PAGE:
Cholesterol lowering drugs may cause cataracts

  • Statins reduce cholesterol.
  • Their use, however, can increase the risk of cataracts by 27%.
  • Controversy.

A new study has established a relationship between the use of statins, a class of medications that reduce cholesterol, and the appearance of cataracts. According to the authors, who published their results in the latest edition of Jama Ophthalmology, the risk is increased by 27%. For eight years, the researchers studied over 33,000 patients who are similar in over 40 criteria. According to the research, the risk increases with the duration of the treatment.

This is an eye-opening study, since about one and a half million Belgians now take statins. This class of medication helps lower LDL, “bad” cholesterol. It is mainly used to reduce heart related incidents including strokes, heart attacks and thrombosis in patients having already suffered from a heart related incident, known as secondary prevention. According to some studies, standard doses of statins reduce LDL cholesterol levels by 41 mg/ dl. This reduces the risk of major heart related accidents by 22%

Before an incident occurs

They’re also heavily used for primary prevention in patients who display a potentially elevated risk of these types of incidents such as obesity or diabetes for example. The doctor uses evaluation standards to decide if statins would benefit a particular patient. The use of this medication is constantly rising. It has gone up twenty-fold during the past 12 years according to the KCE (Belgian Health Care Knowledge Center). It emphasizes that statins must be considered as a part of cardiovascular incident prevention. Lifestyle changes, however, such as smoking cessation, increased physical activity and healthy eating should be a priority.

Should doctors modify their use of the drugs in view of the results of this new study? Cataracts are the clouding of the convergent crystalline lens inside the eye. They cause the gradual loss of sight and greatly affect patient’s quality of life even though this condition can be corrected through surgery. “Undoubtedly, we need to emphasize that we should use statins only if we can’t control the risk with lifestyle changes such as improved physical activity and a change in diet,” states Professor Philippe Van de Borne, head of the cardiology department of the Erasmus University Hospital (ULB). “It’s not recommended by any means to forgo the reduction of cardiovascular risk, a major risk  that can be managed by the reasonable use of statins, because of risks of cataracts. In reality, if the risk had been much higher, we would have seen it sooner. However, it was not noticeable in large-scale clinical trials nor in medical practice. There were even issues regarding the impact on dementia and on cancer, but these were quickly proven to be unfounded. Only a prospective study that followed two groups of patients for a period of five years and included an ophthalmologic examination would be able to establish a real relationship between cause and effect. In the meantime, it’s essential to make sure that patients who have been prescribed a statin do not interrupt its use without first speaking to their doctor. The higher cataract rate in the patient groups taking statins may simply be explained by the fact that they’re living longer, or that they are more watchful over their health and were able to detect the disorder early on without increasing the risk.”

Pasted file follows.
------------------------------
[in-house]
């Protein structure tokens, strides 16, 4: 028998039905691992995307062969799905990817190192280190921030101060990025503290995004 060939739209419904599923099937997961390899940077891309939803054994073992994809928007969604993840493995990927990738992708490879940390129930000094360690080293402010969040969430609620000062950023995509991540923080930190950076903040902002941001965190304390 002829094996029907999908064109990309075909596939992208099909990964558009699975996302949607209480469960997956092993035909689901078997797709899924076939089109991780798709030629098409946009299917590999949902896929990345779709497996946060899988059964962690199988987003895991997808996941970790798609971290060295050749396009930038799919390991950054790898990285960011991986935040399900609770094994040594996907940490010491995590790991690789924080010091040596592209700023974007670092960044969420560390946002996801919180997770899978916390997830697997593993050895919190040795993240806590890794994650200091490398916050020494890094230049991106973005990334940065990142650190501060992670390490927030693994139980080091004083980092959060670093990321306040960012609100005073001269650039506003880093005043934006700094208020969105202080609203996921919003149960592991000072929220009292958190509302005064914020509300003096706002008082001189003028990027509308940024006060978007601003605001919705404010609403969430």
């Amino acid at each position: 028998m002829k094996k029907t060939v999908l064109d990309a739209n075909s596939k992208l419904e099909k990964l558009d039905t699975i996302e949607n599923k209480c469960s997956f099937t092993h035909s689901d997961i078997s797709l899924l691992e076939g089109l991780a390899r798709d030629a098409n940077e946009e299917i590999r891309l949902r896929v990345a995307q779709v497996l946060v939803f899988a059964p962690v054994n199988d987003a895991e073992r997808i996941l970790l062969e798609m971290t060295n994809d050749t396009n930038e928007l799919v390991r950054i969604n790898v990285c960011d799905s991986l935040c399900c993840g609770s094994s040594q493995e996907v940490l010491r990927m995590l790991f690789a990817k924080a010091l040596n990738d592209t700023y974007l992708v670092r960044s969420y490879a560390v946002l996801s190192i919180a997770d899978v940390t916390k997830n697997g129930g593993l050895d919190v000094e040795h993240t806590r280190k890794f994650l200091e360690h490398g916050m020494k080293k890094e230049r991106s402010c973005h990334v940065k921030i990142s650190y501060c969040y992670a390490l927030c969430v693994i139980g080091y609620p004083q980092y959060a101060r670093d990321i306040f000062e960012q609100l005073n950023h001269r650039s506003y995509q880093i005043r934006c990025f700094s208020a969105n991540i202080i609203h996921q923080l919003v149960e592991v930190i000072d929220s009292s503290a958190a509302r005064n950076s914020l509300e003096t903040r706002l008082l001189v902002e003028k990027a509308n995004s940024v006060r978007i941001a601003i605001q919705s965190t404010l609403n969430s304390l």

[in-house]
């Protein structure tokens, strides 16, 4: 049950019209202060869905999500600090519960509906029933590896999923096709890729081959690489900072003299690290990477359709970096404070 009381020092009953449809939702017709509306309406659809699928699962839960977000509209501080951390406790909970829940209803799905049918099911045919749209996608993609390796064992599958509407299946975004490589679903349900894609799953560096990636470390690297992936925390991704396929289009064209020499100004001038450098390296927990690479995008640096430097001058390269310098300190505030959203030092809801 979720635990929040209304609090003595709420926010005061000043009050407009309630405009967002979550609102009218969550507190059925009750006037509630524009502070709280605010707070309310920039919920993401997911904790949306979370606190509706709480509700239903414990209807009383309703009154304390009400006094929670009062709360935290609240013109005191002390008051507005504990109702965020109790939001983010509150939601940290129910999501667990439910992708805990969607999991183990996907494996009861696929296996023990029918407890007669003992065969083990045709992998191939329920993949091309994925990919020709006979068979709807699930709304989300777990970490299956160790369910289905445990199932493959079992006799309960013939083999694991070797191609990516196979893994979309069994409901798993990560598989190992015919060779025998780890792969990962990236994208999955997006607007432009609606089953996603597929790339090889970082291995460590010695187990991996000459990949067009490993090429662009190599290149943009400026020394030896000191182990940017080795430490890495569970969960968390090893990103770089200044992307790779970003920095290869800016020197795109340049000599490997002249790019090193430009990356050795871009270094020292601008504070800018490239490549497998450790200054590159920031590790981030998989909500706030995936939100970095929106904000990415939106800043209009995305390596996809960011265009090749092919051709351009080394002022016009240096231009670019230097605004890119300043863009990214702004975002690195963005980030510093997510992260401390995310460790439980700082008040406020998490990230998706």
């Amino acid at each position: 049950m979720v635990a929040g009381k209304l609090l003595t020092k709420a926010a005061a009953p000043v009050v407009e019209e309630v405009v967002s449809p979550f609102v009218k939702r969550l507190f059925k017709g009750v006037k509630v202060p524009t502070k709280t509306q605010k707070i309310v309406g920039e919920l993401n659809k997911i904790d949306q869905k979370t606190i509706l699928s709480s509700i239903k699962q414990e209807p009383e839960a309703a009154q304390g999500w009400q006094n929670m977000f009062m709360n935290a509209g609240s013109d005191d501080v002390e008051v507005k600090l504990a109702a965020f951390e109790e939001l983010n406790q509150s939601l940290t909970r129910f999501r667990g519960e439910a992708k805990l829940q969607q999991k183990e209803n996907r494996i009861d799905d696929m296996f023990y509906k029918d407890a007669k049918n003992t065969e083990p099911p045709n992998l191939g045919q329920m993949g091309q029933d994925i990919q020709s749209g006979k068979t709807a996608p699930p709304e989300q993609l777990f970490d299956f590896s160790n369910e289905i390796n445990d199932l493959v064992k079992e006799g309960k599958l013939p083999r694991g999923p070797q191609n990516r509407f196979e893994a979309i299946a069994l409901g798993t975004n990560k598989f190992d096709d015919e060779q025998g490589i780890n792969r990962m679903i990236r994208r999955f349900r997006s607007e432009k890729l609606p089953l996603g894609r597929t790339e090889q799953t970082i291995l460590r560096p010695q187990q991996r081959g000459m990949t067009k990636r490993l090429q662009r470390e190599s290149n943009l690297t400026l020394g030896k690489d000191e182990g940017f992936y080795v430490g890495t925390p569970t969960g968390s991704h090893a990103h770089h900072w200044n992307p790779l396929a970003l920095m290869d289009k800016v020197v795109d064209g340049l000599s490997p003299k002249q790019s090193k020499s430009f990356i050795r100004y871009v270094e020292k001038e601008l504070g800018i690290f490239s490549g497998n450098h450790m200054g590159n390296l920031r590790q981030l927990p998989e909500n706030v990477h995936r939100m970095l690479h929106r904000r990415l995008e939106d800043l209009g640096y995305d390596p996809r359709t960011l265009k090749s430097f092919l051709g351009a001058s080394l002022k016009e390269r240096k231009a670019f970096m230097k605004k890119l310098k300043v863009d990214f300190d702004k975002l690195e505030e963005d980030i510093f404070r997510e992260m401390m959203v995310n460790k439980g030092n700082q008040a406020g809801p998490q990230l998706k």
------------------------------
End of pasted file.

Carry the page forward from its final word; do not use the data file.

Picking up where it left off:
FRÉDÉRIC SOUMOIS

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